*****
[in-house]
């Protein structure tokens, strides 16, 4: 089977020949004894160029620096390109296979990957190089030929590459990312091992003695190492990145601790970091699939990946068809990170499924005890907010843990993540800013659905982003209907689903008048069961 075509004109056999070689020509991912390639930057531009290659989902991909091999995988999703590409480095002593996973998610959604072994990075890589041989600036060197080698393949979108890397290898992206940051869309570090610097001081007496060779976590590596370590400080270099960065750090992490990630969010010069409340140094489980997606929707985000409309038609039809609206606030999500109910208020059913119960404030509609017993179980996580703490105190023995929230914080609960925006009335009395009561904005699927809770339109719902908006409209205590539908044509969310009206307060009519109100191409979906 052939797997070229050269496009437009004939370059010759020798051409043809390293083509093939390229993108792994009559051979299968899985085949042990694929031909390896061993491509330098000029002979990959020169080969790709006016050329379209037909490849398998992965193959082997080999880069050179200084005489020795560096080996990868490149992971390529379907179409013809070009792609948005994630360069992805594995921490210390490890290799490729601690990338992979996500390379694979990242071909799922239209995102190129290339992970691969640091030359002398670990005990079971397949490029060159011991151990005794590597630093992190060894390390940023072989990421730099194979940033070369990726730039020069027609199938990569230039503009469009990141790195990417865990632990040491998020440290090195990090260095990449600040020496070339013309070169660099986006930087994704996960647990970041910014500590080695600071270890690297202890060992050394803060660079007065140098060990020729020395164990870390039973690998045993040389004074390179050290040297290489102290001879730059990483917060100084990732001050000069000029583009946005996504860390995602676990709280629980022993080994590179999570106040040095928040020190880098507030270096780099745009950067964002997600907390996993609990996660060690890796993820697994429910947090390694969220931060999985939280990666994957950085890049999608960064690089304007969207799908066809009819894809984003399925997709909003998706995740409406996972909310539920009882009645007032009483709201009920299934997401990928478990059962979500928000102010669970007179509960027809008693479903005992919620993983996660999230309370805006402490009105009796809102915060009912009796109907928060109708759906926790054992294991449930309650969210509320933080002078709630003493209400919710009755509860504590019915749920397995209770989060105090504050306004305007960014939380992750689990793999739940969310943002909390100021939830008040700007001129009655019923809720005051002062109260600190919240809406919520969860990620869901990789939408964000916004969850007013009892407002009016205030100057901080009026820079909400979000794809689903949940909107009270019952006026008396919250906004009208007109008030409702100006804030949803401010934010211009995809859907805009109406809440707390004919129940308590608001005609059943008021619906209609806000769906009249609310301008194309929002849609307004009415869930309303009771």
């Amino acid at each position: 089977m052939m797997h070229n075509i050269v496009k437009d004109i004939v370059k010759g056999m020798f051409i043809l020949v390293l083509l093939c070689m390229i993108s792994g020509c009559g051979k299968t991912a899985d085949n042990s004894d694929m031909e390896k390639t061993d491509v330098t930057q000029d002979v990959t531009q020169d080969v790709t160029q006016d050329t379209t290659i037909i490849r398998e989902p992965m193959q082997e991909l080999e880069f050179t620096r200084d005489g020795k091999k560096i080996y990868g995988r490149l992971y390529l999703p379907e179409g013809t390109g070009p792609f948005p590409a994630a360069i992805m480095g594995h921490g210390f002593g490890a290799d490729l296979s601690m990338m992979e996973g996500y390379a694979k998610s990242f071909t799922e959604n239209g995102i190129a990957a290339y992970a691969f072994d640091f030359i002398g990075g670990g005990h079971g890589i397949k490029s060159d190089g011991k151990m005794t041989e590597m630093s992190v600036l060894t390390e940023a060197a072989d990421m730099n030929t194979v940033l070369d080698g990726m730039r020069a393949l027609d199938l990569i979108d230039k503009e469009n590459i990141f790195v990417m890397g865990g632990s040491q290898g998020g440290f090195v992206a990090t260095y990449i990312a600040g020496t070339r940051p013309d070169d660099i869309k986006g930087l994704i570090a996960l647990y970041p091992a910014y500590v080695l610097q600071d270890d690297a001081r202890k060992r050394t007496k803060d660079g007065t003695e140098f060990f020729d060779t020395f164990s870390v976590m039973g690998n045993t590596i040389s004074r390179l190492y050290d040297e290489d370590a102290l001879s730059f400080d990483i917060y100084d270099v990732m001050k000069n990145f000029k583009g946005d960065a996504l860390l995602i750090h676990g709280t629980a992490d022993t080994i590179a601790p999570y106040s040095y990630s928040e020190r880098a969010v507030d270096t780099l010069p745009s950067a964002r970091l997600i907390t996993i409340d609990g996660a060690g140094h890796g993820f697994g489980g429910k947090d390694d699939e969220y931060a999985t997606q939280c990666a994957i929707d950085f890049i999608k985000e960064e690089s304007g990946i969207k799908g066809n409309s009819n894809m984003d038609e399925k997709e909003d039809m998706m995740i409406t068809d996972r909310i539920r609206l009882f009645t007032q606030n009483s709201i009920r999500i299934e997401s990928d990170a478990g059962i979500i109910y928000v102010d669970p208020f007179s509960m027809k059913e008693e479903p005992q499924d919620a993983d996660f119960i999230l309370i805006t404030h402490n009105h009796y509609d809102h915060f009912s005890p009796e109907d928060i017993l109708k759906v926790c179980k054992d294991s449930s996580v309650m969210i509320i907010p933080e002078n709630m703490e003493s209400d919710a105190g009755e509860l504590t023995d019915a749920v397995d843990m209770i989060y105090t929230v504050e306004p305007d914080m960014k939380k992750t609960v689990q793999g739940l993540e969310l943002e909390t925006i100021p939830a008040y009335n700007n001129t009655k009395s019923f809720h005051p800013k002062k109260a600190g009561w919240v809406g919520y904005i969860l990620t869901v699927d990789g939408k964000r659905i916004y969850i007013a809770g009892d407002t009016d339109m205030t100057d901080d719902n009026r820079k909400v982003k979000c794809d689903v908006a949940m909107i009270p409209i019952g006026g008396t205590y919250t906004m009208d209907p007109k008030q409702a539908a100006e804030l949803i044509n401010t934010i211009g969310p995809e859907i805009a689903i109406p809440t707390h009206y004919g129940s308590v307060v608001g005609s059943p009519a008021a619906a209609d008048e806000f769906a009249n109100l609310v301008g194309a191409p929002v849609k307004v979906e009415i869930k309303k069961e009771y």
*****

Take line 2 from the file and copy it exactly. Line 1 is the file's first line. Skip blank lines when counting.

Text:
């Protein structure tokens, strides 16, 4: 089977020949004894160029620096390109296979990957190089030929590459990312091992003695190492990145601790970091699939990946068809990170499924005890907010843990993540800013659905982003209907689903008048069961 075509004109056999070689020509991912390639930057531009290659989902991909091999995988999703590409480095002593996973998610959604072994990075890589041989600036060197080698393949979108890397290898992206940051869309570090610097001081007496060779976590590596370590400080270099960065750090992490990630969010010069409340140094489980997606929707985000409309038609039809609206606030999500109910208020059913119960404030509609017993179980996580703490105190023995929230914080609960925006009335009395009561904005699927809770339109719902908006409209205590539908044509969310009206307060009519109100191409979906 052939797997070229050269496009437009004939370059010759020798051409043809390293083509093939390229993108792994009559051979299968899985085949042990694929031909390896061993491509330098000029002979990959020169080969790709006016050329379209037909490849398998992965193959082997080999880069050179200084005489020795560096080996990868490149992971390529379907179409013809070009792609948005994630360069992805594995921490210390490890290799490729601690990338992979996500390379694979990242071909799922239209995102190129290339992970691969640091030359002398670990005990079971397949490029060159011991151990005794590597630093992190060894390390940023072989990421730099194979940033070369990726730039020069027609199938990569230039503009469009990141790195990417865990632990040491998020440290090195990090260095990449600040020496070339013309070169660099986006930087994704996960647990970041910014500590080695600071270890690297202890060992050394803060660079007065140098060990020729020395164990870390039973690998045993040389004074390179050290040297290489102290001879730059990483917060100084990732001050000069000029583009946005996504860390995602676990709280629980022993080994590179999570106040040095928040020190880098507030270096780099745009950067964002997600907390996993609990996660060690890796993820697994429910947090390694969220931060999985939280990666994957950085890049999608960064690089304007969207799908066809009819894809984003399925997709909003998706995740409406996972909310539920009882009645007032009483709201009920299934997401990928478990059962979500928000102010669970007179509960027809008693479903005992919620993983996660999230309370805006402490009105009796809102915060009912009796109907928060109708759906926790054992294991449930309650969210509320933080002078709630003493209400919710009755509860504590019915749920397995209770989060105090504050306004305007960014939380992750689990793999739940969310943002909390100021939830008040700007001129009655019923809720005051002062109260600190919240809406919520969860990620869901990789939408964000916004969850007013009892407002009016205030100057901080009026820079909400979000794809689903949940909107009270019952006026008396919250906004009208007109008030409702100006804030949803401010934010211009995809859907805009109406809440707390004919129940308590608001005609059943008021619906209609806000769906009249609310301008194309929002849609307004009415869930309303009771």